was how learning is an active process of appropriation and
even invention. This does exclude the idea of "internalisation."
Jones, Peter wrote:
> Hi all
> I take the liberty of attaching a recent published paper on the theme of vygotsky's conception of the transformation of external into inner speech in case it may be of some interest. The abstract is rather stark and possibly unhelpful in tone but I hope there is something a bit more comprehensible and relevant within!
> All v best
> Pete E Jones
> -----Original Message-----
> From: email@example.com [mailto:firstname.lastname@example.org] On Behalf Of Mike Cole
> Sent: 20 July 2009 15:57
> To: email@example.com; eXtended Mind, Culture, Activity
> Subject: Re: [xmca] Intensions in context and speech complexity ; From 2-?
> Andy/David/ Lois:
> Why are the simplifications when children imitate sentences that carry out
> the intentions of others and limit their agency to
> complying with external constraints imposed by others absent when they carry
> out their own intentions in speech acts that are instrumental to carrying
> out those goals and may be more complicated, grammatically, than what
> experimenters ask of them? I get the dropping out the subject part in inner
> speech, I think.
> On Sun, Jul 19, 2009 at 10:30 PM, Andy Blunden <firstname.lastname@example.org> wrote:
>> Mike, my reading of Vygotsky's explanation of the process of speech being
>> abbreviated as it transforms into silent speech, as I recall, is that the
>> child for example leaves off the subject of a sentence for example, because
>> they already know the subject, and such like. I.e., as I read it, they carry
>> dense elements of context internally so that the verbal instruction to
>> themselves carries that context implicitly. Just like if I say "Pass me
>> that" the hearer won't understand without the help of a shared visual field.
>> So intention is part of the context, but it is the context, and it's
>> various mental representations and cues which is relevant, isn't it?
>> So for example, the continued presence of all the elements of a snippet of
>> dialogue act as cues which would allow something to be repeated, because the
>> entire act in response to cues in the context can be repeated.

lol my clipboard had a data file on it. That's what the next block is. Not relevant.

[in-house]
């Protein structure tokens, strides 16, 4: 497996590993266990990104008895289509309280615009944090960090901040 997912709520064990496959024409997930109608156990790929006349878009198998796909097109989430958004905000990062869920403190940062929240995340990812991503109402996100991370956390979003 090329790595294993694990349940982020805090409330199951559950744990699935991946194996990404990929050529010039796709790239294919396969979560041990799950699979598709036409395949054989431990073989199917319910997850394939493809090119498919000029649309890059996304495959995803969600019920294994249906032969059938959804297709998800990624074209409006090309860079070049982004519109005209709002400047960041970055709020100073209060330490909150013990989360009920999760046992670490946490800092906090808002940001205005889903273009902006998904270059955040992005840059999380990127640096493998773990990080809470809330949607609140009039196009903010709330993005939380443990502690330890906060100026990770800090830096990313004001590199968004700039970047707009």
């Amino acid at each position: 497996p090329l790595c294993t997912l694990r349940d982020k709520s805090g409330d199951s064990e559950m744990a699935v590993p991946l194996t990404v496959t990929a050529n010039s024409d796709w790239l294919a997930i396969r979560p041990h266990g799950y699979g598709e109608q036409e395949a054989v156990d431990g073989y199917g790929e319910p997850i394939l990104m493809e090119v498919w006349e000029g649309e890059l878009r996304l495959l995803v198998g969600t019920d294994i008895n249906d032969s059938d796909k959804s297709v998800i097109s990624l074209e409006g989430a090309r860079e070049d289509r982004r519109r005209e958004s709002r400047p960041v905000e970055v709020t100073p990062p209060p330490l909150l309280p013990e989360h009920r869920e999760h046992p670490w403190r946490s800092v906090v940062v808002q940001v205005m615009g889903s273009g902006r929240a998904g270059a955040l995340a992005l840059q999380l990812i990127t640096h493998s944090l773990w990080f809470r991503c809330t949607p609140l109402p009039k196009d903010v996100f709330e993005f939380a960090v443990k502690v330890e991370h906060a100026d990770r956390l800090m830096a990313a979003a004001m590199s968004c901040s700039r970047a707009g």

>> But also, relevant to a topic we have been discussing, Mike, the project of
>> which the speech act is a part has to be understood and shared by the child
>> if they are to make sense of it, and of course psychological testing is not
>> generally such a project.
>> I don't really know if that's relevant to the distinction you're after
>> Mike Cole wrote:
>>> David's note of a few days ago on 3-7 year old changes in egocentric
>>> me of an old article by Slobin and Welch (reprinted in Ferguson and
>>> *Studies of Child Development, 1963)
>>> *that it took a while to track down. The study is often cited in studies
>>> elicited imitation where an adult says some
>>> sentence and asks a little kid to repeat it. Kids simplify the sentence in
>>> normal circumstances ("Where is the kitty"
>>> becomes "where kitty") and other such stuff. There is a pretty large
>>> literature on this.
>>> But when I went to find the phenomenon in the article that had most struck
>>> me, I could not find it in the recent lit
>>> on elicited imitation. The phenomenon seems relevant to the monologic,
>>> dialogic etc speech discussion.
>>> The phenomenon is this: When a 2yr/5month old child is recorded saying
>>> you finish your eggs all up, Daddy, you
>>> can have your coffee." they can repeat this sentence pretty much as it is
>>> right afterward. But 10 minutes later it has
>>> become simplified a la the usual observation.
>>> Citing William James (the child has an "intention to say so and so")
>>> and Welch remark:
>>> If that linguistic form is presented for imitation while the intention is
>>> still operative, it can be faily successfully imitated. Once the intention
>>> is gone, however, the utterance must be processed in linguistic terms
>>> -- without its original intentional and
>>> contextual support." In the absence of such support, the task can strain
>>> the child's abilities and reveal a more limited competence than may
>>> be present in spontaneous speech (p. 489-90).
>>> This kind of observation seems relevant in various ways both to language
>>> acquisition in school settings and to my reccurrent
>>> questions about the social situation of development. Is it relevant to the
>>> discussion of egocentric and social speech, David?
>>> xmca mailing list
>> Andy Blunden (Erythrós Press and Media) http://www.erythrospress.com/
>> Orders: http://www.erythrospress.com/store/main.html#books
>> xmca mailing list